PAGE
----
WordReference Random House Learner's Dictionary of American English © 2015
bi•as /ˈbaɪəs/USA pronunciation
n., adj., v., -ased, -as•ingor (esp. Brit.)-assed, -as•sing.
a tendency toward judging something without full knowledge of it;
prejudice:He has a bias against anyone who is black.
a particular tendency toward something:She has a natural bias for handwork and athletics.
Textilesa slanting or diagonal line of direction, esp. across a woven fabric.
adj. [usually: before a noun]
Textiles(of the cut of a fabric) diagonal; slanted.
v. [~ + object]
to influence unfairly:The lawyer made a tearful plea to bias the jury.
bias and prejudice both mean a strong and unfairly formed inclination of the mind oropinion about something or someone. A bias may be favorable or unfavorable: bias in favor of or against an idea. prejudice implies a judgment already formed and even more unreasoning than bias, and usually implies an unfavorable opinion: prejudice against a race.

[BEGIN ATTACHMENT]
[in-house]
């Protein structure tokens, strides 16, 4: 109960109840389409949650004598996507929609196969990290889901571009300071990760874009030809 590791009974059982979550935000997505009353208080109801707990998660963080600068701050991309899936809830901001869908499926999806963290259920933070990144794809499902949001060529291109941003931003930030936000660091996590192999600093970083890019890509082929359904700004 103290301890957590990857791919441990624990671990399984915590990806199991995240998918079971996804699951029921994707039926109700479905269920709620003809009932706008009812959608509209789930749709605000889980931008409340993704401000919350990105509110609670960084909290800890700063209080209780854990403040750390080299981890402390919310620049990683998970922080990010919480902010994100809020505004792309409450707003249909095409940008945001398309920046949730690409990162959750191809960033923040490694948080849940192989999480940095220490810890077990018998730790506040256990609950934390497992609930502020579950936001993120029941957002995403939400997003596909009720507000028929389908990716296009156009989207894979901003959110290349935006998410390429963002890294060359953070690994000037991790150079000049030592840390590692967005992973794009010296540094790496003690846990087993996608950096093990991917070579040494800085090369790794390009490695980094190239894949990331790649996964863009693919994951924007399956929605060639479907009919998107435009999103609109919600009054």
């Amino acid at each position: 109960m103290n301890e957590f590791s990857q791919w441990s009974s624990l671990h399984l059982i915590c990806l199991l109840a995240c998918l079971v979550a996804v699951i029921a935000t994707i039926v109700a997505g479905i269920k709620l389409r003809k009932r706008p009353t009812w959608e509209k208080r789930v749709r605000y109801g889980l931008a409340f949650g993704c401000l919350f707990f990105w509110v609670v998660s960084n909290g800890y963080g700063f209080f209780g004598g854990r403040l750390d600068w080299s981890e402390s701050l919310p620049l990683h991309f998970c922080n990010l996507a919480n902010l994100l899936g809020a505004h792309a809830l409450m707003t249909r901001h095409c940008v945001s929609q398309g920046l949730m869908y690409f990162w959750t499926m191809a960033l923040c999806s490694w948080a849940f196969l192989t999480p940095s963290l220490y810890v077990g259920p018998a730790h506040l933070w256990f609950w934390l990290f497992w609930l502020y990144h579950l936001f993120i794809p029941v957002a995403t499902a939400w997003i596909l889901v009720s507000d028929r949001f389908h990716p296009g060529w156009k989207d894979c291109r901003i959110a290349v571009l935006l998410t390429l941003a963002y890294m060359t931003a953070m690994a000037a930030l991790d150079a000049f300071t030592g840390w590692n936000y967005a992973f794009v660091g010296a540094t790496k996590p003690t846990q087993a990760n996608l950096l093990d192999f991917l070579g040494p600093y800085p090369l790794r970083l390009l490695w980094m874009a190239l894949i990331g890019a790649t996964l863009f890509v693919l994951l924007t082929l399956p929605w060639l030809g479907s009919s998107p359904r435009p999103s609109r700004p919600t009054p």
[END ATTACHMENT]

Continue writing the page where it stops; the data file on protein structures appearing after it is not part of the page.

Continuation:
on the bias,
- in the diagonal direction of the cloth.
Collins Concise English Dictionary © HarperCollins Publishers::
bias /ˈbaɪəs/ n
- mental tendency or inclination, esp an irrational preference or prejudice
- a diagonal line or cut across the weave of a fabric
- the voltage applied to an electronic device or system to establish suitable working conditions
- a bulge or weight inside one side of a bowl
- the curved course of such a bowl on the green
- an extraneous latent influence on, unrecognized conflated variable in, or selectivity in a sample which influences its distribution and so renders it unable to reflect the desired population parameters
vb ( -ases, -asing, -ased, -asses, -assing, -assed)(transitive)
- obliquely; diagonally
Etymology: 16th Century: from Old French biais, from Old Provençal, perhaps ultimately from Greek epikarsios obliqueˈbiased, ˈbiassed adj
- (usually passive) to cause to have a bias; prejudice; influence
'bias' also found in these entries: